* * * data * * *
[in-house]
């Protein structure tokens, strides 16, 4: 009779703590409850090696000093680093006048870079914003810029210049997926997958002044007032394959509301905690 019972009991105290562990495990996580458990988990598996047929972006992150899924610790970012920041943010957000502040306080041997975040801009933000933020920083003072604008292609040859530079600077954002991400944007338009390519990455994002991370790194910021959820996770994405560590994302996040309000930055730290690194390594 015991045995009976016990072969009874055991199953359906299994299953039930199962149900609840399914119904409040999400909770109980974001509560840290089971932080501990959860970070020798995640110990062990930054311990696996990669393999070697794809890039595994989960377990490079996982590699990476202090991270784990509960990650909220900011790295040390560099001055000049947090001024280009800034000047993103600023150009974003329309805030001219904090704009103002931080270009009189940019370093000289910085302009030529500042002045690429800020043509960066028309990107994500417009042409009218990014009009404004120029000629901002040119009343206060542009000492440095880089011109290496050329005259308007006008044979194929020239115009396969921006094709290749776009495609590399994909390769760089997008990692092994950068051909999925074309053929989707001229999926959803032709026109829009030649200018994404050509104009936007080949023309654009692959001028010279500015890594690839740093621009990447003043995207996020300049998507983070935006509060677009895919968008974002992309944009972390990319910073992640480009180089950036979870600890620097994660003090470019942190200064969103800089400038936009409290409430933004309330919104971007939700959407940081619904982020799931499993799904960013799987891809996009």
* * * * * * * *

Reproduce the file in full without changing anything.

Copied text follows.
[in-house]
């Protein structure tokens, strides 16, 4: 009779703590409850090696000093680093006048870079914003810029210049997926997958002044007032394959509301905690 019972009991105290562990495990996580458990988990598996047929972006992150899924610790970012920041943010957000502040306080041997975040801009933000933020920083003072604008292609040859530079600077954002991400944007338009390519990455994002991370790194910021959820996770994405560590994302996040309000930055730290690194390594 015991045995009976016990072969009874055991199953359906299994299953039930199962149900609840399914119904409040999400909770109980974001509560840290089971932080501990959860970070020798995640110990062990930054311990696996990669393999070697794809890039595994989960377990490079996982590699990476202090991270784990509960990650909220900011790295040390560099001055000049947090001024280009800034000047993103600023150009974003329309805030001219904090704009103002931080270009009189940019370093000289910085302009030529500042002045690429800020043509960066028309990107994500417009042409009218990014009009404004120029000629901002040119009343206060542009000492440095880089011109290496050329005259308007006008044979194929020239115009396969921006094709290749776009495609590399994909390769760089997008990692092994950068051909999925074309053929989707001229999926959803032709026109829009030649200018994404050509104009936007080949023309654009692959001028010279500015890594690839740093621009990447003043995207996020300049998507983070935006509060677009895919968008974002992309944009972390990319910073992640480009180089950036979870600890620097994660003090470019942190200064969103800089400038936009409290409430933004309330919104971007939700959407940081619904982020799931499993799904960013799987891809996009």